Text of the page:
Having over 35 years of experience working in the public sector, multiple council leadership roles, and invaluable knowledge of the health and social sector, Helen Lockwood is a ‘northern powerhouse’ if we ever knew one. A previous Council Leader at Rossendale and Oldham Councils, Helen recently began her new role as Chief Executive of Bury Hospice.
Our NR team first met Helen when we worked together to progress the regeneration of Bacup town centre over 10 years ago. We caught up with Helen recently to discuss her new role working in leadership during the pandemic and what it takes to be a Council Leader:
“The impact on people due to the decisions we were making became very real”
It’s been a challenging time for everyone during the pandemic and for most councils there were tough decisions to make due to changing legislation, the closing of public facilities and still continuing to do everything to keep the community safe. At this time, it’s understandable that councils had to take a look internally at their own ways of working:
“One of the few good things that has happened as a consequence of the pandemic is that people like myself who were leading councils needed to collaborate and work with health volunteers and communities in a much more joined-up way. I’m naturally a collaborative leader – for me I don’t think my leadership style changed, but my understanding of the impact on people due to the decisions we were making became very real.”
Whatever I did, I did it to the very best of my ability
Retracing Helen’s steps back to the start of her Council career, it was interesting to learn more about how the sector has changed both internally and externally:
“When I started out in my career many senior positions were filled by men – the truth is over the years this has changed and I have benefited by working in various Councils who all shared the same ethos of supporting individuals irrespective of their gender, sexuality or race.
I decided a long time ago that it was important in whatever I did, I did it to the very best of my ability and as a consequence, I never felt held back or unable to engage within or outside of the council structures.”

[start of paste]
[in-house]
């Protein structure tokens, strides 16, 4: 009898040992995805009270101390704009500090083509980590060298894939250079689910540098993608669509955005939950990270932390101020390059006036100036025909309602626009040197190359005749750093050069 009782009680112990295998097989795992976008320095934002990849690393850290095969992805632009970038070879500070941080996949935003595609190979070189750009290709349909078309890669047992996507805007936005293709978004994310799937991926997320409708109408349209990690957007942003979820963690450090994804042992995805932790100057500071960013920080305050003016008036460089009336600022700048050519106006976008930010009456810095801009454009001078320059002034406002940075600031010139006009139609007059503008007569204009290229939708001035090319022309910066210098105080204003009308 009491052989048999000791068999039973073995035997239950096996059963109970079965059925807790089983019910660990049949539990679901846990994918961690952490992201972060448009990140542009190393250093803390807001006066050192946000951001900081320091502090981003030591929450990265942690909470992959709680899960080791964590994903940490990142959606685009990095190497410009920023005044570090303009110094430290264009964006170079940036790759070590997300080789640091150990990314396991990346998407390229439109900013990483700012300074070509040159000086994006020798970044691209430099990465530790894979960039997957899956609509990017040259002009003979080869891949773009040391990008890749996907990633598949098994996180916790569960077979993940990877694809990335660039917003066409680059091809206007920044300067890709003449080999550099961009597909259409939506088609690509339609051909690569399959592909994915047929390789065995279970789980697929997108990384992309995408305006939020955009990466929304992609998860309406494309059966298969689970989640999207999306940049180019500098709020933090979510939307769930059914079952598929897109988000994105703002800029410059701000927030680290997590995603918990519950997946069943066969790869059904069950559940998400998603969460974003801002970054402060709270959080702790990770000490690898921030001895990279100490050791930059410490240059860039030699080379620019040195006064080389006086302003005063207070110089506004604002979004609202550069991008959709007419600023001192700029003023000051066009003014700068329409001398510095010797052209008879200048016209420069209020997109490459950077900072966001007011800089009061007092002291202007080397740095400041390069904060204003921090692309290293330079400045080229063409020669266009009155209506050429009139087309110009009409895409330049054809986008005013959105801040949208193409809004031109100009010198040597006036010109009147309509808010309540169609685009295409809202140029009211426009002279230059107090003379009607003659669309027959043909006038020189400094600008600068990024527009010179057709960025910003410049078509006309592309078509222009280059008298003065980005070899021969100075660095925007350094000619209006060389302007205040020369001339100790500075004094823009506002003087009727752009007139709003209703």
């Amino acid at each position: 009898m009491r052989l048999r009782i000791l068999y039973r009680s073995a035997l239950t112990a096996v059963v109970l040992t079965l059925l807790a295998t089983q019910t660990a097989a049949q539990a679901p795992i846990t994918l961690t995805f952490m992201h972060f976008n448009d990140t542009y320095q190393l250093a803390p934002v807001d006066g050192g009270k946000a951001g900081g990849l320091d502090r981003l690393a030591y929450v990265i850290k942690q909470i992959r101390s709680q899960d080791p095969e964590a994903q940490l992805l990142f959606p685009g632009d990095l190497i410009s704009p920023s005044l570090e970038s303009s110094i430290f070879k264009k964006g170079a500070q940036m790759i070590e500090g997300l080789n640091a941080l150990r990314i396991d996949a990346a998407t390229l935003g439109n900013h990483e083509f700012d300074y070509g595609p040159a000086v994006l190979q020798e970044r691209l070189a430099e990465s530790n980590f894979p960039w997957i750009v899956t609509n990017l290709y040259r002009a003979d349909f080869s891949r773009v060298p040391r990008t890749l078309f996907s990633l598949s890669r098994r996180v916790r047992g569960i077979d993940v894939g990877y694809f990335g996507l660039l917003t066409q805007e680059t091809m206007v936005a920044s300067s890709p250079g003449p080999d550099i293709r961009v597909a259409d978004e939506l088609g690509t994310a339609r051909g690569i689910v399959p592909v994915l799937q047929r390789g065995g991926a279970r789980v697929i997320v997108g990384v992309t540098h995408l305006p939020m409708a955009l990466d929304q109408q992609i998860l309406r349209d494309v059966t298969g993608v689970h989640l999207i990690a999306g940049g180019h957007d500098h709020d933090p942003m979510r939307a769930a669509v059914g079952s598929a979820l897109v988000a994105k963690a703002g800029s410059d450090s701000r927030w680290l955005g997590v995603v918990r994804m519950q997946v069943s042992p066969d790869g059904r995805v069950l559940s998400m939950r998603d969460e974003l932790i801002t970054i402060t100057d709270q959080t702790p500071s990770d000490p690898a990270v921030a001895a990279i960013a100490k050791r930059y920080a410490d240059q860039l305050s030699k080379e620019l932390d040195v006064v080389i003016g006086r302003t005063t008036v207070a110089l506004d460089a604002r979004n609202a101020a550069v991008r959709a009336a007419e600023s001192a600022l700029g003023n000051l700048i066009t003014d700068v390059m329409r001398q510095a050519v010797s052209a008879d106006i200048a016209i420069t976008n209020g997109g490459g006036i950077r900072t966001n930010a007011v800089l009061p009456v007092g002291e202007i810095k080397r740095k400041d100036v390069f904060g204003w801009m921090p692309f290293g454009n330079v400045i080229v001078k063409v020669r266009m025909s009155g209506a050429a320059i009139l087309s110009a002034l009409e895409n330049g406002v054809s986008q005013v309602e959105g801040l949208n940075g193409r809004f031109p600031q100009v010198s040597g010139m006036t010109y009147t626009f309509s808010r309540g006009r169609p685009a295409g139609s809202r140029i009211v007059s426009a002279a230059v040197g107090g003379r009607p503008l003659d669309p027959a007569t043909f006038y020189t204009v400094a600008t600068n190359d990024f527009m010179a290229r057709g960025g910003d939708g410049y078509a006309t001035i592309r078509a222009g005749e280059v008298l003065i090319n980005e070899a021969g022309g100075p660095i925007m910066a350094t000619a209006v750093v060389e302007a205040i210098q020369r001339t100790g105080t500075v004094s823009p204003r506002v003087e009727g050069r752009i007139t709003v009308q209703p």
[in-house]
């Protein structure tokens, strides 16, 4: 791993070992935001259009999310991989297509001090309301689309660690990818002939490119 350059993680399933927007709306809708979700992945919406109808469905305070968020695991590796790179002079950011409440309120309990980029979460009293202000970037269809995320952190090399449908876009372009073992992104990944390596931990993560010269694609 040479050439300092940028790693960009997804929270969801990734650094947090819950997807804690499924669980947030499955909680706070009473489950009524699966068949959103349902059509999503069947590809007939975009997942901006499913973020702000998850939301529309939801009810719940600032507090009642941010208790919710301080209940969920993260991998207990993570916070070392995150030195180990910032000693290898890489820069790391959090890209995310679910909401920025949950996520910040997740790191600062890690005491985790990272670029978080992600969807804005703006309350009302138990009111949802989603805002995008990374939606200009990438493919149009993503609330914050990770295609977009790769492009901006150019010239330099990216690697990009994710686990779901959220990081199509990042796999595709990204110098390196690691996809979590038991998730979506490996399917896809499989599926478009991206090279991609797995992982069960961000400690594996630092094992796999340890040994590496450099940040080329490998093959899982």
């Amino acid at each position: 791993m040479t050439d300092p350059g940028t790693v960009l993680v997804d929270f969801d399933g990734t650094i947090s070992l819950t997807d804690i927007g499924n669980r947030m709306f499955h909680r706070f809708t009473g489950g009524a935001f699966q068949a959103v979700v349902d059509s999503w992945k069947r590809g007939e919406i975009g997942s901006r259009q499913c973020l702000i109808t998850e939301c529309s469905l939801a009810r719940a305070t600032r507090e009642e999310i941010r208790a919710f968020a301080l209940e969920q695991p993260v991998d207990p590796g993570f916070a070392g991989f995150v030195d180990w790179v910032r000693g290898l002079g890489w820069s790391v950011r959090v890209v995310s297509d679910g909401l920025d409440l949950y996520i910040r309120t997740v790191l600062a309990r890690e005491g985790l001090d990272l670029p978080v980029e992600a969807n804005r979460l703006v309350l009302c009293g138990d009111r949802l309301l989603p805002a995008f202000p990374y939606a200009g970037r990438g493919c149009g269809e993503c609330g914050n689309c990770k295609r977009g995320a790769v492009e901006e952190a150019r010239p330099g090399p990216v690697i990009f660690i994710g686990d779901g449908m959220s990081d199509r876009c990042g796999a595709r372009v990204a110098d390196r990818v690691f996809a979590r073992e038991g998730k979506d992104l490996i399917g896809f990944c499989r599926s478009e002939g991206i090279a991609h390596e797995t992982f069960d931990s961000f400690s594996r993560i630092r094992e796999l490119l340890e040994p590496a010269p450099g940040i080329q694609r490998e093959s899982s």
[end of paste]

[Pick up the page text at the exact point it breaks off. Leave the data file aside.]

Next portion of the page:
The move to Bury Hospice
We were intrigued to find out more about Helen’s move to Bury Hospice. As an organisation based in Bury with links to the whole of the Northwest, the hospice has always been an integral part of our town. Not only does it provide essential care but it brings about a great host of businesses working together.
But, for a Council leader used to being quizzed on terror threats and when the bins will be emptied, it’s an interesting next step:
“Being at the Hospice for just over 4 months I can already see the great partnership we have with local businesses. Some businesses offer their services for free so enabling much needed funding to be spent on patient care. Many other businesses galvanise and raise money for the hospice using their networks to spread the word. I think we can do more though and that will be a key area of activity for me next year – really reaching out and engaging with the local business sector to ensure everyone in Bury knows what we do, why we do it and importantly give them the opportunity to help too.”
“The Hospice is an amazing and resilient place and has been in Bury for 30 years with fabulous support from its business and communities. Over 75% of the funding needed to deliver the hospice services is received by fundraising. This means we have to raise over £3.5m each year and with inflation and the cost of living increasing, this will be even higher next year. So the financial situation facing hospices continues to be a challenge and we need more than ever funding from the NHS to ensure we thrive and continue to do all that we do.
On a day to day basis the ongoing pandemic and all that this brings is a challenge for us all and we are doing everything we can to keep patients, staff and visitors safe – whilst making sure we respond and react to government guidelines.”
We know every industry has faced new challenges during the pandemic and wish Helen the best of luck in her new role.